Unsure yet if you buy into the hype? Here's another study for you. There was a trial called The Lifestyle Heart Trial. This trial took a group of individuals that had been diagnosed with heart disease and fed them two diets: plant-based and the American Heart Association diet. What they found was the individuals who consumed a plant-based diet had an 82% regression in atherosclerosis and 91% reduction in angina episode frequency. That’s insane! So, these people followed a plant-based diet and reversed 82% of their clogged arteries and reduced chest pain. For those that followed the AHA diet, 53% had a progression of atherosclerosis. This means their arteries continued to become clogged.
You want a heart healthy diet…eat more plants!
Not only is a plant-based diet good for the heart, it’s good for treating Type 2 Diabetes (T2D) as well. When people think of T2D, they think of too many carbs. The reality is, T2D is synonymous with too much sugar. When we consume refined carbohydrates like pastries, French fries, fast food, etc, these foods metabolize very quickly in the body causing a rush of glucose followed by a rush of insulin. We store this glucose in various parts of the body to be used later for energy. When we consume too much of this and our energy stores are full, we store the excess as fat. When this cycle continues, we develop something called insulin resistance. Our body becomes confused by the constant cycle of glucose ingestion and insulin release and later the body can’t keep up with the cycle and begins to reduce its output of insulin. This allows for the glucose to free flow throughout the body causing a spike in blood sugar and wreaking havoc on the system.
It’s important to remember though, carbs are not the devil when it comes to T2D. Yes, people can go on a low carb diet and put their T2D in remission. A byproduct of this is usually an increase in cholesterol due to limited whole grain and insoluble fiber intake. This isn’t necessarily a bad thing but something you should be aware of. If you’re interested in learning about cholesterol, you can read my previous blog on it here.
Some individuals don’t want to give up carbs when trying to get a handle on their T2D. And they don’t have to!! What matters is the type of carbs we eat versus how many. Each carb we consume has a glycemic index (GI). High GI carbs break down quickly and can cause a glucose spike. However, low GI carbs breakdown slowly and produce a more manageable glucose response in the body. Several studies have shown that those with T2D treated with a high carb plant-based diet composed of low GI carbs had an improved glucose response, lower cholesterol levels and a reduction in triglycerides.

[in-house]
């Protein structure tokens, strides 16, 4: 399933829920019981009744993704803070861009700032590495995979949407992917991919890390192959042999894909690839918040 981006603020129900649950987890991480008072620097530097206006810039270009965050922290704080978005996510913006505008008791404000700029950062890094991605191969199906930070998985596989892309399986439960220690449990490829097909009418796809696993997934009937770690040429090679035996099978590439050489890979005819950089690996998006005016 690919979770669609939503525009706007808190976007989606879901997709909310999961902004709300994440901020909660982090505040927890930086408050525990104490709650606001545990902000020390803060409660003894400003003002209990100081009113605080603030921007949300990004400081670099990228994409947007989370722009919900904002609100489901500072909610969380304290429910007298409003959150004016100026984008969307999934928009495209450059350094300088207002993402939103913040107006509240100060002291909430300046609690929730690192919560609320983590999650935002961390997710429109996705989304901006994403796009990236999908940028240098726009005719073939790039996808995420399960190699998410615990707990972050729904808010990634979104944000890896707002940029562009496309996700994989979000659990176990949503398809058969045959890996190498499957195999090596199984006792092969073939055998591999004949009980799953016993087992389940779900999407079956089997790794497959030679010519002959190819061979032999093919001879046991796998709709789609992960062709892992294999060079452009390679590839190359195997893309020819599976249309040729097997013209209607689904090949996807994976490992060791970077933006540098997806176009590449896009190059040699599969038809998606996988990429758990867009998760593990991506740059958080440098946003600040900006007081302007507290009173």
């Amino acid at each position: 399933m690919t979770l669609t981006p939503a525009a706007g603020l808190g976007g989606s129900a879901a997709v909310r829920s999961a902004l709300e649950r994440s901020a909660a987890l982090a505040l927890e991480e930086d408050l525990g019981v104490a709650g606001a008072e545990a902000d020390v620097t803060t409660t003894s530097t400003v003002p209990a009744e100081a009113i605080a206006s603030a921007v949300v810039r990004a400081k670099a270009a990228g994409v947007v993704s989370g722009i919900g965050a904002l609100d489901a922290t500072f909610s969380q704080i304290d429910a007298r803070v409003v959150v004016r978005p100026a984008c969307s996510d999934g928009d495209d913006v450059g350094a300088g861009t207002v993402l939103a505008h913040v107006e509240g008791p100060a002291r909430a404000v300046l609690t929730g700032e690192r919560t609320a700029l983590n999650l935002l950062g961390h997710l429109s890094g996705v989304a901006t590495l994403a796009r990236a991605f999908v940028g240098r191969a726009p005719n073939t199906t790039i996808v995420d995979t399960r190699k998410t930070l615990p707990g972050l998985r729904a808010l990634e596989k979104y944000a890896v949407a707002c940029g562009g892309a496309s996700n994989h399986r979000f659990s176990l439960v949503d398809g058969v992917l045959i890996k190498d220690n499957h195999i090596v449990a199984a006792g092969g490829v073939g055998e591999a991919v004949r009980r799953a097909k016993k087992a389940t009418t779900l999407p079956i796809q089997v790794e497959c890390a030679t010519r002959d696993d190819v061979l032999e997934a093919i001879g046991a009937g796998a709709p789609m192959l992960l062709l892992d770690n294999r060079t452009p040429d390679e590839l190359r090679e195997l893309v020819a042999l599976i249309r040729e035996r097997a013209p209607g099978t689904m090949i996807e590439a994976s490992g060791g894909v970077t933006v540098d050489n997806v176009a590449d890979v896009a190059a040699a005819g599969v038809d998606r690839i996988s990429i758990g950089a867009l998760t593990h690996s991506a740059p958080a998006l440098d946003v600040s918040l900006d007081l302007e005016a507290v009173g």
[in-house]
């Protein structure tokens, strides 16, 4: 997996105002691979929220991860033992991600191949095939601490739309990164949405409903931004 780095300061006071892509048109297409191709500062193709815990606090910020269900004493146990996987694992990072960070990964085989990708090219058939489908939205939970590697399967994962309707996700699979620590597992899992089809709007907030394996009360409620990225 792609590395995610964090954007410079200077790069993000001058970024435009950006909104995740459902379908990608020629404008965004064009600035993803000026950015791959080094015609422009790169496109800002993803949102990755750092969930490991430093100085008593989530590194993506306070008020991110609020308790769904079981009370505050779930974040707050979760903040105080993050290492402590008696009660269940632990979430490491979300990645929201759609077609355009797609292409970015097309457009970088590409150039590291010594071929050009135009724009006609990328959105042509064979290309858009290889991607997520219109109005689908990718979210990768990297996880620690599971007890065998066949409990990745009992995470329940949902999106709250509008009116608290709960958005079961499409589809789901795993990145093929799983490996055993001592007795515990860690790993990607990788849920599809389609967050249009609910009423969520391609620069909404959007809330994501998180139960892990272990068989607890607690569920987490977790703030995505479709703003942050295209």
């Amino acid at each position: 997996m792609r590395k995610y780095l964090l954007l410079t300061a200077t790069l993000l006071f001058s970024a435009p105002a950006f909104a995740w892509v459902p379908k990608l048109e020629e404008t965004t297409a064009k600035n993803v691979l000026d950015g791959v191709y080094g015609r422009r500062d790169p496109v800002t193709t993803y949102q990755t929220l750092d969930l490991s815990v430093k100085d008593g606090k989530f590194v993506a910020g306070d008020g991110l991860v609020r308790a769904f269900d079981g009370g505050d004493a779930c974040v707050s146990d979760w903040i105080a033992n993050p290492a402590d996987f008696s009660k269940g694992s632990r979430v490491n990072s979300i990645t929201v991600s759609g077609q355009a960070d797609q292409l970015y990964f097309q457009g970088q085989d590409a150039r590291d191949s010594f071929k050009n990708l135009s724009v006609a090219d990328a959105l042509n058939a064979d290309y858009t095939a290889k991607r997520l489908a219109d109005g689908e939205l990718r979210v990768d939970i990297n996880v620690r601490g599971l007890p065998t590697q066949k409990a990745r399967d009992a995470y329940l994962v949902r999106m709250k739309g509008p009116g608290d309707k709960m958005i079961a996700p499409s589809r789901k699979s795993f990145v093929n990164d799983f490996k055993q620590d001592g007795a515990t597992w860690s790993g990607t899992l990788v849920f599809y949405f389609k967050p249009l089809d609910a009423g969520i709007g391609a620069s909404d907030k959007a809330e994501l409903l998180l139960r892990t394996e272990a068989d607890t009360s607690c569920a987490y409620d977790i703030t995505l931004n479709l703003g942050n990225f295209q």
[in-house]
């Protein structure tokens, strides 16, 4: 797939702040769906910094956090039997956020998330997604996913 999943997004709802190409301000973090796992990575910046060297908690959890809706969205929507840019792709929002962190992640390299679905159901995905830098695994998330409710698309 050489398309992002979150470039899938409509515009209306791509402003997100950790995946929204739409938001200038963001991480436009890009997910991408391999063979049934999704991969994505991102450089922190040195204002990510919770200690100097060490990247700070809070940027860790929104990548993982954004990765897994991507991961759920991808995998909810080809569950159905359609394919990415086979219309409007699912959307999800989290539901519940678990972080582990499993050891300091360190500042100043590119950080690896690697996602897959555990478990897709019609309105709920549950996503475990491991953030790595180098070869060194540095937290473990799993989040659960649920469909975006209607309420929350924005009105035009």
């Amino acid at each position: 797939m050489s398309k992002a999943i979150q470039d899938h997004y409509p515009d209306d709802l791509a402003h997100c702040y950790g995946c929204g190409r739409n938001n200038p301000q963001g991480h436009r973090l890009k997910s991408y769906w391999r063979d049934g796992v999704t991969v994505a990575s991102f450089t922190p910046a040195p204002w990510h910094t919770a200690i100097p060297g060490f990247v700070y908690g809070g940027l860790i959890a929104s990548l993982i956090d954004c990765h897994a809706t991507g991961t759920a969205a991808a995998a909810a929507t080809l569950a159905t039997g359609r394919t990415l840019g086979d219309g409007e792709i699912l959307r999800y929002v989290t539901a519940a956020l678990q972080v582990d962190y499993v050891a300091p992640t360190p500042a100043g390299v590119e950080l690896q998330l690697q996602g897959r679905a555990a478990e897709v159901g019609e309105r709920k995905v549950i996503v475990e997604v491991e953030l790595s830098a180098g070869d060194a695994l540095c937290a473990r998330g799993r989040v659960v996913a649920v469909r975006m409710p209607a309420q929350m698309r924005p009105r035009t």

Another study addressed vegetarian diets in the treatment for T2D. What they found was out of 652 diabetics in the study, 212 were on insulin and 197 were on medication for T2D. The rest were not yet on medications or insulin. In the end, 39% of those on insulin were able to come off insulin and 71% on medications were able to cease the use of medications. This was directly related to the maintenance of T2D with a vegetarian diet.
There are so many other health benefits to consuming a plant-based diet. I only touched on the top 2 concerns for most people. Following a plant-based diet is an easy way to get more fruits and vegetables in your life, not to mention heart healthy whole grains and fats too! Remember…the goal is to reduce animal consumption but you don’t have to completely eliminate it on a plant-based diet. Many continue to consume fish and eggs but exclude chicken, pork, and beef.
All the studies showed that decreasing animal food intake while increasing whole grains, vegetables fruits, and healthy fats can prevent cardiovascular disease and T2D. It can actually help treat and reverse some of it as well.
Coulston, A. (1999). The role of dietary fats in plant-based diets. The American Journal of Clinical Nutrition, 70(3), 512-515. Retrieved November 6, 2017, from http://ajcn.nutrition.org/content/70/3/512s.long
Hu, F. (2003). Plant-Based Diets and Prevention of Cardiovascular Disease. The American Journal of Clinical Nutrition, 78(3), 544-551. doi:10.1201/9781420005905.ch9
Jenkins, D., Kendall, C., Marchie, A., Jenkins, A., Augustin, L., Ludwig, D., . . . Anderson, J. (2003). Type 2 diabetes and the vegetarian diet. The American Journal of Clinical Nutrition,78(3), 610-616. Retrieved November 5, 2017, from http://ajcn.nutrition.org/content/78/3/610S.long
Tuso, P., Stoll, S. R., & Li, W. W. (2015). A Plant-Based Diet, Atherogenesis, and Coronary Artery Disease Prevention. The Permanente Journal, 19(1), 62–67. http://doi.org/10.7812/TPP/14-036